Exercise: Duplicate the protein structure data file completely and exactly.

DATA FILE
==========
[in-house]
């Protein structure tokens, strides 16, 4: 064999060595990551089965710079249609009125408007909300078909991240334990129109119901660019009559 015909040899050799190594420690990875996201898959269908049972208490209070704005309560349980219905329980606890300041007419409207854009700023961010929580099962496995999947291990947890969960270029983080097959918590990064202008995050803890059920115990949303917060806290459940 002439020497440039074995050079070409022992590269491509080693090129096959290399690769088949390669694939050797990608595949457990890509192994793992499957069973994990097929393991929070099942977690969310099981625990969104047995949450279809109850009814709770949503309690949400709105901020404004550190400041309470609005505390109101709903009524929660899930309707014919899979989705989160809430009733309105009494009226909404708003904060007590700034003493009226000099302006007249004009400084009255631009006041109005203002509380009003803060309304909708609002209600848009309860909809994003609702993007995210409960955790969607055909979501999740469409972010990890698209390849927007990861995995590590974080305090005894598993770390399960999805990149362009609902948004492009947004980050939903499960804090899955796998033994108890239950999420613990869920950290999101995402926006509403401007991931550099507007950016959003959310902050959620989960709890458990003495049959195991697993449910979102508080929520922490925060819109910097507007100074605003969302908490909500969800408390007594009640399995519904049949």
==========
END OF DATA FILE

[in-house]
């Protein structure tokens, strides 16, 4: 064999060595990551089965710079249609009125408007909300078909991240334990129109119901660019009559 015909040899050799190594420690990875996201898959269908049972208490209070704005309560349980219905329980606890300041007419409207854009700023961010929580099962496995999947291990947890969960270029983080097959918590990064202008995050803890059920115990949303917060806290459940 002439020497440039074995050079070409022992590269491509080693090129096959290399690769088949390669694939050797990608595949457990890509192994793992499957069973994990097929393991929070099942977690969310099981625990969104047995949450279809109850009814709770949503309690949400709105901020404004550190400041309470609005505390109101709903009524929660899930309707014919899979989705989160809430009733309105009494009226909404708003904060007590700034003493009226000099302006007249004009400084009255631009006041109005203002509380009003803060309304909708609002209600848009309860909809994003609702993007995210409960955790969607055909979501999740469409972010990890698209390849927007990861995995590590974080305090005894598993770390399960999805990149362009609902948004492009947004980050939903499960804090899955796998033994108890239950999420613990869920950290999101995402926006509403401007991931550099507007950016959003959310902050959620989960709890458990003495049959195991697993449910979102508080929520922490925060819109910097507007100074605003969302908490909500969800408390007594009640399995519904049949």